Making optimal use of your available space and positioning your audience to connect with speakers often requires choosing the best layout for your needs.
The Best Seating Arrangement for Your Event
Like many coordinators, you probably put a great deal of thought into the staging rentals for your Las Vegas event. After all, the stage is the focal point, but it’s also important to consider the positioning of your event seating. The right choice can make an event stage, and there are about a dozen traditional layouts to consider. The four most prevalent of those styles are theater, herringbone, u-shape and banquet.
The theater layout for audience seating is among the simplest approaches. Seats are aligned into consecutive straight rows, and this grid helps us get as many seats as possible into the space available. Another advantage is that all of the seats are facing the stage directly. Audience members further back may experience reduced visibility, but that problem can be overcome using seating risers.
The herringbone layout is similar to the theater or classroom style except that the rows are angled in toward the stage. In cases where the audience is large and there are many rows, theater layout is sometimes used for the central rows while herringbone is used for the outer rows. Any distance issues can be overcome with risers, but special consideration must be paid to aisles and seating access.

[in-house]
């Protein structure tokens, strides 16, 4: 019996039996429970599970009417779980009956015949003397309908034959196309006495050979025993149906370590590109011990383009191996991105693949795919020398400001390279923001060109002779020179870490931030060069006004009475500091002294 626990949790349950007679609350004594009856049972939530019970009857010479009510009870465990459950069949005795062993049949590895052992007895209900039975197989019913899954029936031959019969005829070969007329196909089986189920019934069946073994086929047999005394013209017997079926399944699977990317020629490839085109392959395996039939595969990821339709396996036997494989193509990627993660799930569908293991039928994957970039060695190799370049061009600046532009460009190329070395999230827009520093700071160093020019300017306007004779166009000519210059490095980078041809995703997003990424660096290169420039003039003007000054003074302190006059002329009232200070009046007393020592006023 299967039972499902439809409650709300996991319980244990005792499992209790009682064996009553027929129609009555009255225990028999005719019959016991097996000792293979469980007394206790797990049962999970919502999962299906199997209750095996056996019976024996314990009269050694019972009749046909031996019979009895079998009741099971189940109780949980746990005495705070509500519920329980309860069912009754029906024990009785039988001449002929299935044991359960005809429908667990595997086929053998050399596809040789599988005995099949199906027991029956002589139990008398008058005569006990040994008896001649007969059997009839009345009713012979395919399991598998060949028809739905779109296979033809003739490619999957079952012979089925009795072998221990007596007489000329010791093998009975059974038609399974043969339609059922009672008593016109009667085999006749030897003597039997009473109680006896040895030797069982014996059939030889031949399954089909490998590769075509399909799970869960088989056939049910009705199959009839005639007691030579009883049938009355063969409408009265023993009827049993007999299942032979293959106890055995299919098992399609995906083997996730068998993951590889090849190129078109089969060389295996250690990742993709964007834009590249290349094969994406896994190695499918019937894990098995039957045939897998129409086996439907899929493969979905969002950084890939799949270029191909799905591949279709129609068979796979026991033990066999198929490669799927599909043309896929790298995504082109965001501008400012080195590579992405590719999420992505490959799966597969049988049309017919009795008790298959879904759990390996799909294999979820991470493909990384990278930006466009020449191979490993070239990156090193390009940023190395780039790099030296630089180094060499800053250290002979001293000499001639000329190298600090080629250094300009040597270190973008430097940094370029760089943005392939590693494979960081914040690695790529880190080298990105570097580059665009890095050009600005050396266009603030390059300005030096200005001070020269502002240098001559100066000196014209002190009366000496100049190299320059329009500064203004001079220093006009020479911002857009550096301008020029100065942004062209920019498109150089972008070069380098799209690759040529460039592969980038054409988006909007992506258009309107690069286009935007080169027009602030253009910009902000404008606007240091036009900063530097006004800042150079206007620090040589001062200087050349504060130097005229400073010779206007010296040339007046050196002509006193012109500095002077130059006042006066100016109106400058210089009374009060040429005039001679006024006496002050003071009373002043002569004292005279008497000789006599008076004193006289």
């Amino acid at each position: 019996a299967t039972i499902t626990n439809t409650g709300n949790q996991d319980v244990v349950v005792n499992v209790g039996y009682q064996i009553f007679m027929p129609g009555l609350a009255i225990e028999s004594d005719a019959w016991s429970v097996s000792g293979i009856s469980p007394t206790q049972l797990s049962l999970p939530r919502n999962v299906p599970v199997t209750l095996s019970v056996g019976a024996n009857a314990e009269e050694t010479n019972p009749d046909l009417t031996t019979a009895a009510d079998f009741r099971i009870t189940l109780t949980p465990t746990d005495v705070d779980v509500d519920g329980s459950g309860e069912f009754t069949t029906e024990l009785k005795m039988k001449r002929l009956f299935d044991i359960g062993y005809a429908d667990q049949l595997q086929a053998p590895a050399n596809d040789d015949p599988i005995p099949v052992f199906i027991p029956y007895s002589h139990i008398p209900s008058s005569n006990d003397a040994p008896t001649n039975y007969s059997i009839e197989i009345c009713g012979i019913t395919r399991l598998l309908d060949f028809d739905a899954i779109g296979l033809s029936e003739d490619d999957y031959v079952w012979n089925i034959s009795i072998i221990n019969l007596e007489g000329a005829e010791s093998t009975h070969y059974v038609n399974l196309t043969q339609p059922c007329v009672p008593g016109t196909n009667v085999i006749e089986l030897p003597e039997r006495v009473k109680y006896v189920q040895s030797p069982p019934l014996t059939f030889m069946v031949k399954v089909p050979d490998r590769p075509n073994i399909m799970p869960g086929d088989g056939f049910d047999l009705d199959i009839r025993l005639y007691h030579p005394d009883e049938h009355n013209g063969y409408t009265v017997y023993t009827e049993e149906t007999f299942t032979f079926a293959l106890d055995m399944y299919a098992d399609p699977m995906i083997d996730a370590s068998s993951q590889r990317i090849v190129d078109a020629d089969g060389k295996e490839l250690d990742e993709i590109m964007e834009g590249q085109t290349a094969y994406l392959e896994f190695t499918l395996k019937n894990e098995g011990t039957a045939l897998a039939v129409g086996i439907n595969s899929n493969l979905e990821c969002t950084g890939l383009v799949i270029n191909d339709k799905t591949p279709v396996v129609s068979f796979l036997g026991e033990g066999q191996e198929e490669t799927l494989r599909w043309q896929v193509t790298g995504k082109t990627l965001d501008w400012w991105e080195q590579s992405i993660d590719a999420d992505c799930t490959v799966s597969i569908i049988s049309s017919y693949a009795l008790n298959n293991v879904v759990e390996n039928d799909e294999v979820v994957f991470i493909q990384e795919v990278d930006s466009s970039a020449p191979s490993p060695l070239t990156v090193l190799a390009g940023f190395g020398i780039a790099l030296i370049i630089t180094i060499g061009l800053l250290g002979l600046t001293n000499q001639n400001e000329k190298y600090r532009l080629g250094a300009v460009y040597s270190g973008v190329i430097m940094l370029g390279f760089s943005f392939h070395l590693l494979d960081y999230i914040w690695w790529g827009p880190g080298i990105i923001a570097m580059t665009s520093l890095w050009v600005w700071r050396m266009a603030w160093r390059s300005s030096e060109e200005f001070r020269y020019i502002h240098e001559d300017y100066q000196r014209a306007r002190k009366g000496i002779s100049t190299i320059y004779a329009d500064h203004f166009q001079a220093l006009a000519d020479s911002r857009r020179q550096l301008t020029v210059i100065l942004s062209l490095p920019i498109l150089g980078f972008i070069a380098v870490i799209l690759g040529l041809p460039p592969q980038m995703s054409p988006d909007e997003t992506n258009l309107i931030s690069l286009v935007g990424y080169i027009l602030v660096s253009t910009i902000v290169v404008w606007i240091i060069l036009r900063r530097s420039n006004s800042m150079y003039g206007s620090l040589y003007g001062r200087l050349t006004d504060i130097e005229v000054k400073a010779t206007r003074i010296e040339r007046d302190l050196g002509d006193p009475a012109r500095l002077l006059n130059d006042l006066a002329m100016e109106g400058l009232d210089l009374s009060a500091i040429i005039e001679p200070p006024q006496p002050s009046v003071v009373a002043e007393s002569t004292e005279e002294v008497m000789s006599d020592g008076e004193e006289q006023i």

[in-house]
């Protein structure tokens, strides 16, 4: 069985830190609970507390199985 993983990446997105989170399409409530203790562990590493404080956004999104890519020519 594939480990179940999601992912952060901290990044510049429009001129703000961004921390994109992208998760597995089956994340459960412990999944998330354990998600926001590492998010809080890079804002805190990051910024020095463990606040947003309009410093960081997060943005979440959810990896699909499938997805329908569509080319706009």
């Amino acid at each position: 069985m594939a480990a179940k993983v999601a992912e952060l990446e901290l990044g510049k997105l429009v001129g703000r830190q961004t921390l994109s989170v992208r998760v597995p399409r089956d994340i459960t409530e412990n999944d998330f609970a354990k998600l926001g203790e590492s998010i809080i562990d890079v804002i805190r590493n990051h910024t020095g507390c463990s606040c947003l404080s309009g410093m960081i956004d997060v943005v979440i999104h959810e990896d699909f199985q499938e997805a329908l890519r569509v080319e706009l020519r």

The u-shape layout is often a highly effective choice when seating can be organized around the stage itself. The horseshoe layout is an alternative that’s similar in principle to u-shape but wraps the stage in a rounded rather than squared-off manner. Note that these approaches do require an experienced speaker who knows how to work all sides, but it provides excellent engagement opportunities for those that do.
Banquet or cabaret layouts are appropriate when food and/or drinks will be served or when the audience will take notes but you want to avoid the rigidness of a classroom format. An advantage of this approach is that audience members face each other and become engaged in that manner. Although not the focal point at all times, an effective speaker can use this interaction to his or her advantage. Great care does have to be taken to seating access, however.